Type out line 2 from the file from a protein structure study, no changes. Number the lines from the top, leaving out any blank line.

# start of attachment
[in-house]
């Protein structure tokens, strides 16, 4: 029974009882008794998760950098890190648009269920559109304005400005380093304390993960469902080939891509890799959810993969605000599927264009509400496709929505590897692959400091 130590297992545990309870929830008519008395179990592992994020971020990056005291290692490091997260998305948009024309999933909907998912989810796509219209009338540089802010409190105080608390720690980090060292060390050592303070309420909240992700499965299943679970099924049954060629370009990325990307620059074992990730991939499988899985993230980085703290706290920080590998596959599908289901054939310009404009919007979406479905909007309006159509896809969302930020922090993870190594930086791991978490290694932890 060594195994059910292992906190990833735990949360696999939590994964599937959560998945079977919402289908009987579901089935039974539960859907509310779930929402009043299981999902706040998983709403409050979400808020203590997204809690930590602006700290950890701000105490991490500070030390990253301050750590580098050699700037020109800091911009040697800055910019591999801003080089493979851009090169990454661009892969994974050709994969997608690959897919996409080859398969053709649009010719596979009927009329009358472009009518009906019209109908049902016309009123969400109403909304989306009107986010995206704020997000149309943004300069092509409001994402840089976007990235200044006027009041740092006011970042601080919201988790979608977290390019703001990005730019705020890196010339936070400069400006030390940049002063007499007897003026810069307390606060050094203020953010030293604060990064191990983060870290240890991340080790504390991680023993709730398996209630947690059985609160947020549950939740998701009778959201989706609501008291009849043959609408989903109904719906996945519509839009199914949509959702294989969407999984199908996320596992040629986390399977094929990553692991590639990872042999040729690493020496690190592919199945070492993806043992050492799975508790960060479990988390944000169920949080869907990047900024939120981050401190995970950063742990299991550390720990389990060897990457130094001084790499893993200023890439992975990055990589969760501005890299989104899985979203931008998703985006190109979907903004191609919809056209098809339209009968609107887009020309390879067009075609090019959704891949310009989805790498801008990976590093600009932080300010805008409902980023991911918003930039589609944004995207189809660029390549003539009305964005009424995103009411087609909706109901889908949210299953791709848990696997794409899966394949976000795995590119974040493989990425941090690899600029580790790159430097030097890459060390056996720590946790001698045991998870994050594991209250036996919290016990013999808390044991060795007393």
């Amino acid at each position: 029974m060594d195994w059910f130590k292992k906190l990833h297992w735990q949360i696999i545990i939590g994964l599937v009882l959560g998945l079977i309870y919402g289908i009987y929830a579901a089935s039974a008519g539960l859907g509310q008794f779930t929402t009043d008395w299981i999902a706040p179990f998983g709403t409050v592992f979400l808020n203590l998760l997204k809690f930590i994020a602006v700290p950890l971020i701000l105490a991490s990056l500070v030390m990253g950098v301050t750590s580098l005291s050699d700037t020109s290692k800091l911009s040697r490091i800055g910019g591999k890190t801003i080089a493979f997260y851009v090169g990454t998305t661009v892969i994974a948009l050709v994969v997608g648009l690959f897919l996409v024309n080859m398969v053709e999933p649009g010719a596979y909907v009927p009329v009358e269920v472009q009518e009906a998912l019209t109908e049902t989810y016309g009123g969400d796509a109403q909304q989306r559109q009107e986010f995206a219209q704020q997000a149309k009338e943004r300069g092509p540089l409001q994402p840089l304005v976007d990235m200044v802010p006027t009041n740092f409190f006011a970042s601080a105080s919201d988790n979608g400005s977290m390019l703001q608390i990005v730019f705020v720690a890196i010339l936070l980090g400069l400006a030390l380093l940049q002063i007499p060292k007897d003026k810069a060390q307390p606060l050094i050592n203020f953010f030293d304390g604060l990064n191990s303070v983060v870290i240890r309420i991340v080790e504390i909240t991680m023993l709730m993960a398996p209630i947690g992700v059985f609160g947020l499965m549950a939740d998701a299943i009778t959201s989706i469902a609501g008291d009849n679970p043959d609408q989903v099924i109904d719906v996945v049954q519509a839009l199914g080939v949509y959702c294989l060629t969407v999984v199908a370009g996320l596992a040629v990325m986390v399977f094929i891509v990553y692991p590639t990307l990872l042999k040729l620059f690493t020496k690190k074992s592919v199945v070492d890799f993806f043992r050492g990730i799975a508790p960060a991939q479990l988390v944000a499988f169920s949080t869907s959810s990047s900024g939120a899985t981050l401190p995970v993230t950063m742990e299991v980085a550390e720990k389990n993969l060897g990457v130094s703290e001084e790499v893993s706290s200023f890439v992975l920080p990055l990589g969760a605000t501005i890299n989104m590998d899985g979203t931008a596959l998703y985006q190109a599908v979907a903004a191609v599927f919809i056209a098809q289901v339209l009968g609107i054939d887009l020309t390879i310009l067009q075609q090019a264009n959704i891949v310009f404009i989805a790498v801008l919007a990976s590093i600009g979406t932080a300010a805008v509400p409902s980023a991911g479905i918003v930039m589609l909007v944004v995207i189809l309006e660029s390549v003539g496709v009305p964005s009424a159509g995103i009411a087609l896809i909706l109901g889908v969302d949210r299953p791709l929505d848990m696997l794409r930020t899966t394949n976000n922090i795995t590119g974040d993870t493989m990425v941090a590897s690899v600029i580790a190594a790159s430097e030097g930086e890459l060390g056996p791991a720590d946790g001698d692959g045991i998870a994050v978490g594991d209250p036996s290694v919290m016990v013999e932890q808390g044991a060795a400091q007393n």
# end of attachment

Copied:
């Protein structure tokens, strides 16, 4: 029974009882008794998760950098890190648009269920559109304005400005380093304390993960469902080939891509890799959810993969605000599927264009509400496709929505590897692959400091 130590297992545990309870929830008519008395179990592992994020971020990056005291290692490091997260998305948009024309999933909907998912989810796509219209009338540089802010409190105080608390720690980090060292060390050592303070309420909240992700499965299943679970099924049954060629370009990325990307620059074992990730991939499988899985993230980085703290706290920080590998596959599908289901054939310009404009919007979406479905909007309006159509896809969302930020922090993870190594930086791991978490290694932890 060594195994059910292992906190990833735990949360696999939590994964599937959560998945079977919402289908009987579901089935039974539960859907509310779930929402009043299981999902706040998983709403409050979400808020203590997204809690930590602006700290950890701000105490991490500070030390990253301050750590580098050699700037020109800091911009040697800055910019591999801003080089493979851009090169990454661009892969994974050709994969997608690959897919996409080859398969053709649009010719596979009927009329009358472009009518009906019209109908049902016309009123969400109403909304989306009107986010995206704020997000149309943004300069092509409001994402840089976007990235200044006027009041740092006011970042601080919201988790979608977290390019703001990005730019705020890196010339936070400069400006030390940049002063007499007897003026810069307390606060050094203020953010030293604060990064191990983060870290240890991340080790504390991680023993709730398996209630947690059985609160947020549950939740998701009778959201989706609501008291009849043959609408989903109904719906996945519509839009199914949509959702294989969407999984199908996320596992040629986390399977094929990553692991590639990872042999040729690493020496690190592919199945070492993806043992050492799975508790960060479990988390944000169920949080869907990047900024939120981050401190995970950063742990299991550390720990389990060897990457130094001084790499893993200023890439992975990055990589969760501005890299989104899985979203931008998703985006190109979907903004191609919809056209098809339209009968609107887009020309390879067009075609090019959704891949310009989805790498801008990976590093600009932080300010805008409902980023991911918003930039589609944004995207189809660029390549003539009305964005009424995103009411087609909706109901889908949210299953791709848990696997794409899966394949976000795995590119974040493989990425941090690899600029580790790159430097030097890459060390056996720590946790001698045991998870994050594991209250036996919290016990013999808390044991060795007393």